jm + poetry   5

The Codeless Code: Case 234 Ozymandias
Love this:
I chanced upon an ancient cache of code:
a stack of printouts, tall as any man,
that in decaying boxes had been stowed.
Ten thousand crumbling pages long it ran.
Abandoned in the blackness to erode,
what steered a ship through blackness to the moon.
The language is unused in this late year.
The target hardware, likewise, lies in ruin.
Entombed within one lone procedure’s scope,
a line of code and then these words appear:

# TEMPORARY, I HOPE HOPE HOPE

The code beside persisting to the last—
as permanent as aught upon this sphere—
while overhead, a vacant moon flies past.
moon  apollo  coding  history  hacks  comments  funny  poetry  poems  ozymandias 
4 days ago by jm
The Fairy King’s advice on Trees. A poem from Early Ireland
This medieval Irish poem about trees is taken from a text known as Aidedh Ferghusa meic Léide (the Death of Fergus). In the poem, Iubhdán, the king of the fairies, advises the ruler of Ulster, Fergus mac Léide, on the special qualities of trees and which ones can be burned in the household fire.
fairies  trees  wood  history  fire  poems  poetry 
7 weeks ago by jm
An Algorithmic Investigation of the Highfalutin 'Poet Voice' - Atlas Obscura
'It’s easy to make fun of Poet Voice. But its proliferation across the space of academic poetry may have more serious implications as well. In a 2014 essay, “Poet Voice and Flock Mentality,” the poet Lisa Marie Basile connects it to an overall lack of diversity in the field, and a fear of breaking the mold. The consistent use of it, she writes, “delivers two messages: I am educated, I am taught, I am part-of a group … I am afraid to tell my own story in my own voice.”'
poet-voice  talking  speech  voices  intonation  droning  poetry 
may 2018 by jm
A poem about Silicon Valley, made up of Quora questions about Silicon Valley

Why do so many startups fail?
Why are all the hosts on CouchSurfing male?
Are we going to be tweeting for the rest of our lives?
Why do Silicon Valley billionaires choose average-looking wives?

What makes a startup ecosystem thrive?
What do people plan to do once they’re over 35?
Is an income of $160K enough to survive?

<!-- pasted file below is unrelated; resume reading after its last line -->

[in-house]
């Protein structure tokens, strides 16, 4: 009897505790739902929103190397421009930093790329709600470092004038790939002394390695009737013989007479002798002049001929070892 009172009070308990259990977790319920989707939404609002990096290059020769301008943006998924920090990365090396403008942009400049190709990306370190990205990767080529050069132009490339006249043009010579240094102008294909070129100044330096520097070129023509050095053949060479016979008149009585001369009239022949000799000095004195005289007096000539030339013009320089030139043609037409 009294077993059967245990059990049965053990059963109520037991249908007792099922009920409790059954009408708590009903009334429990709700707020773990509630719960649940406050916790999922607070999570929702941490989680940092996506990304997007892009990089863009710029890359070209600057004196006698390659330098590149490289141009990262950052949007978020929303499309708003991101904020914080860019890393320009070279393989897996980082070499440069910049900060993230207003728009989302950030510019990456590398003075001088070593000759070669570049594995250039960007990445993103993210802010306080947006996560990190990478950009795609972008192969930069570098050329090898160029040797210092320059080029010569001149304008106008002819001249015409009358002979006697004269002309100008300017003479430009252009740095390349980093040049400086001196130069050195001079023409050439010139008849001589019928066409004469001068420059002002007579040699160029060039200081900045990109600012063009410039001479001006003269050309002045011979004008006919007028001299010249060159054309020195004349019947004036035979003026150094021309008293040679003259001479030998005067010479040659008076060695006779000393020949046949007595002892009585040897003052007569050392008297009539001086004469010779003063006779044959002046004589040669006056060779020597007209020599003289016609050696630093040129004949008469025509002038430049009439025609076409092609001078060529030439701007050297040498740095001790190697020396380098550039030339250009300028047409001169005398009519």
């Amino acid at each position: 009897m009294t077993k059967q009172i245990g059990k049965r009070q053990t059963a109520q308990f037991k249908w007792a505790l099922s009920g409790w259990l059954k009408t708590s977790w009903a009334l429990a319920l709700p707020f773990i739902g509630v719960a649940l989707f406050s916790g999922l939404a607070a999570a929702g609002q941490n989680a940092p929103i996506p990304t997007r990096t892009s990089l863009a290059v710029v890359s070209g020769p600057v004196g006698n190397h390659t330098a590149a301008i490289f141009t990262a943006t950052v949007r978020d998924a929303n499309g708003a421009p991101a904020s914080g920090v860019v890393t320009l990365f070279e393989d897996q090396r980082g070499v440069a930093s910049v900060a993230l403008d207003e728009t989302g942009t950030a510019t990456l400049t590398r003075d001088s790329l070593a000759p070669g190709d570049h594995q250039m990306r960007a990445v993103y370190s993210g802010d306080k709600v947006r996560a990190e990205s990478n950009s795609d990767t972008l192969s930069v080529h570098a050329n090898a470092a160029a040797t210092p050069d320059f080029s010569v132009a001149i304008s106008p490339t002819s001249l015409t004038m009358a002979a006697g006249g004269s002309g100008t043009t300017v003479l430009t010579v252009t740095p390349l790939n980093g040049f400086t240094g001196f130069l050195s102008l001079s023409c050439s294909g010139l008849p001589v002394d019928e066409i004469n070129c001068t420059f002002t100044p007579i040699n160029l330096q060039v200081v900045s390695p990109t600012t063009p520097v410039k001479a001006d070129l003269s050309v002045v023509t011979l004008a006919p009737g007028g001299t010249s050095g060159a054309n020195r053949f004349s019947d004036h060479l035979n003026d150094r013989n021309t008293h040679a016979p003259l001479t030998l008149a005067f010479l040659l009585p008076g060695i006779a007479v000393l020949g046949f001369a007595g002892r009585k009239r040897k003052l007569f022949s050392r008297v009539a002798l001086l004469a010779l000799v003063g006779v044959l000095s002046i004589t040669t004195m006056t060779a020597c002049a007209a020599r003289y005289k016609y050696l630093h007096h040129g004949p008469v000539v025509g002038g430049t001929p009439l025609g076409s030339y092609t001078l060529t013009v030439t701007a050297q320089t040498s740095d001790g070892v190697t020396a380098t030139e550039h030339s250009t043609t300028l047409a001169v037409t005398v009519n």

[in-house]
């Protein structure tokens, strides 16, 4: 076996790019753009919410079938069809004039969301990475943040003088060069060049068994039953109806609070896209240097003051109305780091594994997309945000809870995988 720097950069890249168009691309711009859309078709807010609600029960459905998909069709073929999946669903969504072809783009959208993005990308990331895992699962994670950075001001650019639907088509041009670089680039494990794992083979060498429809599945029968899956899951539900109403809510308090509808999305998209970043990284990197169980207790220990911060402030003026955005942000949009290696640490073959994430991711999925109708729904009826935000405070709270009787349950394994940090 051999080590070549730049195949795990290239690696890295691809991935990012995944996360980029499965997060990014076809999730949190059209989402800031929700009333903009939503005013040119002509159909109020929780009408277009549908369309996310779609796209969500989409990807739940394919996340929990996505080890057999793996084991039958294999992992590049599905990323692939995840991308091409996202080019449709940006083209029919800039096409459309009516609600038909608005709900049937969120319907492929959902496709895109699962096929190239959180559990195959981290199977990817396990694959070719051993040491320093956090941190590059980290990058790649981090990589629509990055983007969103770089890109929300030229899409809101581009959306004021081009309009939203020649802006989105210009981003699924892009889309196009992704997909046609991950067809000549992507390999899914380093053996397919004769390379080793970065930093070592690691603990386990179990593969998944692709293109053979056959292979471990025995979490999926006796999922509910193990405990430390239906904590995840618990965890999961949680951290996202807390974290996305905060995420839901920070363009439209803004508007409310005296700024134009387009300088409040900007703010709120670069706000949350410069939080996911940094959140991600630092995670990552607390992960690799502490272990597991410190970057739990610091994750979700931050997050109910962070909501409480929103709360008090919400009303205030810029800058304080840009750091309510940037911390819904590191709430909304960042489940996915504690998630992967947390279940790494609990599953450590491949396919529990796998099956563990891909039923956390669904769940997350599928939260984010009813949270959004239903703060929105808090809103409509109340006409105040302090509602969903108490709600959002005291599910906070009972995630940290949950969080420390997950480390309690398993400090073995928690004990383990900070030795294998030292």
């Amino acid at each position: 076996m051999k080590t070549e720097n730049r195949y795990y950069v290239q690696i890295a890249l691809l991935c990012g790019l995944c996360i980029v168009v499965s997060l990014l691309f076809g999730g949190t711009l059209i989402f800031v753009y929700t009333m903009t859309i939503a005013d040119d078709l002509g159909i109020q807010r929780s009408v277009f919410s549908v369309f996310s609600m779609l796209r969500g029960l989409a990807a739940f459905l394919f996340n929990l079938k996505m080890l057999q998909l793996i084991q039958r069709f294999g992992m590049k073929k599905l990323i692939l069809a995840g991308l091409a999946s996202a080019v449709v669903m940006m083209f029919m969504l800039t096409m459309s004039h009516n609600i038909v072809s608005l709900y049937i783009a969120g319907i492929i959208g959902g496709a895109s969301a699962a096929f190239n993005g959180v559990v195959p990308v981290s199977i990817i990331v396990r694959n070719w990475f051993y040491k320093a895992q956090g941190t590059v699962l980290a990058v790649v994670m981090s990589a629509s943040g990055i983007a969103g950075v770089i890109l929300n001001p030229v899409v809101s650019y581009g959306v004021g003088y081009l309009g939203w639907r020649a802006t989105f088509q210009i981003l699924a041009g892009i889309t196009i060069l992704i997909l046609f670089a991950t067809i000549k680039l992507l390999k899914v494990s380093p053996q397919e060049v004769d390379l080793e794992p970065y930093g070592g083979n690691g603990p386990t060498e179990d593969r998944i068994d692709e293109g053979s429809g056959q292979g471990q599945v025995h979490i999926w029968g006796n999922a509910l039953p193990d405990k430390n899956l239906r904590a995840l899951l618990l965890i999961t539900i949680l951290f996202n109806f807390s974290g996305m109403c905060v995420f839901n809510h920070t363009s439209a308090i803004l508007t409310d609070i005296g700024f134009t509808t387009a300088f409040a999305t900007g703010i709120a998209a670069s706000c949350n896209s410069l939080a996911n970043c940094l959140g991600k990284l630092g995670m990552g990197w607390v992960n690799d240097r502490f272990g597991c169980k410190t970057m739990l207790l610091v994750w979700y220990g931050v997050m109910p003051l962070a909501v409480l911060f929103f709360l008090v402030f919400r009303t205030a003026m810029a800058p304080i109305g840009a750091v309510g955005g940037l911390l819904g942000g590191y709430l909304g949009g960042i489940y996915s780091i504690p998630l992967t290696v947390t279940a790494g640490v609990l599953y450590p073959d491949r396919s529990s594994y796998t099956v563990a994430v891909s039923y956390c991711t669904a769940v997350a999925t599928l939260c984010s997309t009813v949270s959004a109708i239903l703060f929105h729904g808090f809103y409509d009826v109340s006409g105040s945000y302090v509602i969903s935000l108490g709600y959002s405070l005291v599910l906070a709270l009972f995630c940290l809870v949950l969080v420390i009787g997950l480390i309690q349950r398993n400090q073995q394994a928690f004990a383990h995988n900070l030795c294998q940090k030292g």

What kind of car does Mark Zuckerberg drive?

Are the real estate prices in Palo Alto crazy?
Do welfare programs make poor people lazy?
What are some of the biggest lies ever told?
How do I explain Bitcoin to a 6-year-old?

Why is Powdered Alcohol not successful so far?
How does UberX handle vomiting in the car?
Is being worth $10 million considered ‘rich’?
What can be causing my upper lip to twitch?

Why has crowdfunding not worked for me?
Is it worth pre-ordering a Tesla Model 3?
How is Clinkle different from Venmo and Square?
Can karma, sometimes, be unfair?

Why are successful entrepreneurs stereotypically jerks?
Which Silicon Valley company has the best intern perks?
What looks easy until you actually try it?
How did your excretions change under a full Soylent diet?

What are alternatives to online dating?
Is living in small apartments debilitating?
Why don’t more entrepreneurs focus on solving world hunger?
What do you regret not doing when you were younger?
funny  tech  poetry  silicon-valley  humour  bitcoin  soylent  2016 
april 2016 by jm
"A Rough Justice"
The poem, written by Sir Robert Watson-Watt, inventor of radar, on being pulled over for speeding by a radar-gun-wielding policeman. "Watson-Watt received a speeding ticket in Canada when he was 64 years old. In his autobiography, _The Pulse of Radar_, he describes the experience. His wife is in the car, and she tries to pull the "don't you know who you're giving a ticket to?" trick on the policeman. Of course he doesn't know Watson-Watt, nor, it turns out, does he even know what radar is (he only knows what his "electronic speedometer" reads out), and Watson-Watt receives a $12.50 (Canadian) dollar fine." (via Rob Manuel)
via:robmanuel  radar  technology  irony  robert-watson-watt  poetry  history 
march 2012 by jm

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